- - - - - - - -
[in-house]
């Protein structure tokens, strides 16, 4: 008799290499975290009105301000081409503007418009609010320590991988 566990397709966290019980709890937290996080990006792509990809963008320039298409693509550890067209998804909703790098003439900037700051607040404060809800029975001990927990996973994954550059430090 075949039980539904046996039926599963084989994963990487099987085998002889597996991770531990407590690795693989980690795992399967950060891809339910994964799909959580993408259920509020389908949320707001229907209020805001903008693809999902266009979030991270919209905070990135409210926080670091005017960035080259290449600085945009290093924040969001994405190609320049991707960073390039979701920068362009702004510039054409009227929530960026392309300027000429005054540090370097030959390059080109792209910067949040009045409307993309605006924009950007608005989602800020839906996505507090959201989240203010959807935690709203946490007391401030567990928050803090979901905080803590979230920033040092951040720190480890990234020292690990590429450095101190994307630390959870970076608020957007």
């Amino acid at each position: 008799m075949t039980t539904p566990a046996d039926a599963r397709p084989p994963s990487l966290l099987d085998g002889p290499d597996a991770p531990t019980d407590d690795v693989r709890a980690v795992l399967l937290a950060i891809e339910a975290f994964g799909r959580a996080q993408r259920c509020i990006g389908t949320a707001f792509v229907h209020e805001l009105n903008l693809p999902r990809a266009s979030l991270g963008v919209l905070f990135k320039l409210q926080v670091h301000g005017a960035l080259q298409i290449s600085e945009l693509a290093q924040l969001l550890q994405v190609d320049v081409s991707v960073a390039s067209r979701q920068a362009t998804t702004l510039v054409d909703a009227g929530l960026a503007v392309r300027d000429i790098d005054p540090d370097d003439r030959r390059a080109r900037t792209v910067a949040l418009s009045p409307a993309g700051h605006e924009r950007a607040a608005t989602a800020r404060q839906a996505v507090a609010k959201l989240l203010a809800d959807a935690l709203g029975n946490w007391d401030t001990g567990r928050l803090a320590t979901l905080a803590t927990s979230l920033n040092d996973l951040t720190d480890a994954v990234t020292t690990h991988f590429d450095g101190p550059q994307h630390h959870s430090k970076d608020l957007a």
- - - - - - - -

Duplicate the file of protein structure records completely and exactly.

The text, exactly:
[in-house]
């Protein structure tokens, strides 16, 4: 008799290499975290009105301000081409503007418009609010320590991988 566990397709966290019980709890937290996080990006792509990809963008320039298409693509550890067209998804909703790098003439900037700051607040404060809800029975001990927990996973994954550059430090 075949039980539904046996039926599963084989994963990487099987085998002889597996991770531990407590690795693989980690795992399967950060891809339910994964799909959580993408259920509020389908949320707001229907209020805001903008693809999902266009979030991270919209905070990135409210926080670091005017960035080259290449600085945009290093924040969001994405190609320049991707960073390039979701920068362009702004510039054409009227929530960026392309300027000429005054540090370097030959390059080109792209910067949040009045409307993309605006924009950007608005989602800020839906996505507090959201989240203010959807935690709203946490007391401030567990928050803090979901905080803590979230920033040092951040720190480890990234020292690990590429450095101190994307630390959870970076608020957007």
């Amino acid at each position: 008799m075949t039980t539904p566990a046996d039926a599963r397709p084989p994963s990487l966290l099987d085998g002889p290499d597996a991770p531990t019980d407590d690795v693989r709890a980690v795992l399967l937290a950060i891809e339910a975290f994964g799909r959580a996080q993408r259920c509020i990006g389908t949320a707001f792509v229907h209020e805001l009105n903008l693809p999902r990809a266009s979030l991270g963008v919209l905070f990135k320039l409210q926080v670091h301000g005017a960035l080259q298409i290449s600085e945009l693509a290093q924040l969001l550890q994405v190609d320049v081409s991707v960073a390039s067209r979701q920068a362009t998804t702004l510039v054409d909703a009227g929530l960026a503007v392309r300027d000429i790098d005054p540090d370097d003439r030959r390059a080109r900037t792209v910067a949040l418009s009045p409307a993309g700051h605006e924009r950007a607040a608005t989602a800020r404060q839906a996505v507090a609010k959201l989240l203010a809800d959807a935690l709203g029975n946490w007391d401030t001990g567990r928050l803090a320590t979901l905080a803590t927990s979230l920033n040092d996973l951040t720190d480890a994954v990234t020292t690990h991988f590429d450095g101190p550059q994307h630390h959870s430090k970076d608020l957007a």